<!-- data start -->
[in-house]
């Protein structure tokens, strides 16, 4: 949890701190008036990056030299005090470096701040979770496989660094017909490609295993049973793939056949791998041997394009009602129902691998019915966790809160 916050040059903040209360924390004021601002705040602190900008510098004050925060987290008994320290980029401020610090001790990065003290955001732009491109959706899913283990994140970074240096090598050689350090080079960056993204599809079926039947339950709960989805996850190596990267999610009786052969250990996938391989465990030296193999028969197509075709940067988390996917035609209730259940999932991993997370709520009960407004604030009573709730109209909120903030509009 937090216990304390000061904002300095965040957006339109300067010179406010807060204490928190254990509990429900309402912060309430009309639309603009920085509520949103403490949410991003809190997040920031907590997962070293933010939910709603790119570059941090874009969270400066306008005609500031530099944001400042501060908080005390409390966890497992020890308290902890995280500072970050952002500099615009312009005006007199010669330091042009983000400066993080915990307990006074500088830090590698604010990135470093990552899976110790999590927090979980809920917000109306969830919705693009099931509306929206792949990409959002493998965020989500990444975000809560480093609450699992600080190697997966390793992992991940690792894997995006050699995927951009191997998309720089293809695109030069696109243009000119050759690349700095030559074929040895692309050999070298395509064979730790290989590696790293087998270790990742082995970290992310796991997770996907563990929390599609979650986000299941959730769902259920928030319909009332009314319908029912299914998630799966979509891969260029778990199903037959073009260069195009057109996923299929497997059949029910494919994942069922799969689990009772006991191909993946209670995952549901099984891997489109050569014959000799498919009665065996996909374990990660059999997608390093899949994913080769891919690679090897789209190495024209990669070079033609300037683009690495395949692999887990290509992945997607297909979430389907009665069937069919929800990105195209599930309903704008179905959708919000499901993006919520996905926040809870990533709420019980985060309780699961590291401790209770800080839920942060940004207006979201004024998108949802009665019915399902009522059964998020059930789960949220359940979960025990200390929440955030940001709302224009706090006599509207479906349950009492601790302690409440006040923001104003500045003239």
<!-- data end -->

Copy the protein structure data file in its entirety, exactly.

[in-house]
């Protein structure tokens, strides 16, 4: 949890701190008036990056030299005090470096701040979770496989660094017909490609295993049973793939056949791998041997394009009602129902691998019915966790809160 916050040059903040209360924390004021601002705040602190900008510098004050925060987290008994320290980029401020610090001790990065003290955001732009491109959706899913283990994140970074240096090598050689350090080079960056993204599809079926039947339950709960989805996850190596990267999610009786052969250990996938391989465990030296193999028969197509075709940067988390996917035609209730259940999932991993997370709520009960407004604030009573709730109209909120903030509009 937090216990304390000061904002300095965040957006339109300067010179406010807060204490928190254990509990429900309402912060309430009309639309603009920085509520949103403490949410991003809190997040920031907590997962070293933010939910709603790119570059941090874009969270400066306008005609500031530099944001400042501060908080005390409390966890497992020890308290902890995280500072970050952002500099615009312009005006007199010669330091042009983000400066993080915990307990006074500088830090590698604010990135470093990552899976110790999590927090979980809920917000109306969830919705693009099931509306929206792949990409959002493998965020989500990444975000809560480093609450699992600080190697997966390793992992991940690792894997995006050699995927951009191997998309720089293809695109030069696109243009000119050759690349700095030559074929040895692309050999070298395509064979730790290989590696790293087998270790990742082995970290992310796991997770996907563990929390599609979650986000299941959730769902259920928030319909009332009314319908029912299914998630799966979509891969260029778990199903037959073009260069195009057109996923299929497997059949029910494919994942069922799969689990009772006991191909993946209670995952549901099984891997489109050569014959000799498919009665065996996909374990990660059999997608390093899949994913080769891919690679090897789209190495024209990669070079033609300037683009690495395949692999887990290509992945997607297909979430389907009665069937069919929800990105195209599930309903704008179905959708919000499901993006919520996905926040809870990533709420019980985060309780699961590291401790209770800080839920942060940004207006979201004024998108949802009665019915399902009522059964998020059930789960949220359940979960025990200390929440955030940001709302224009706090006599509207479906349950009492601790302690409440006040923001104003500045003239």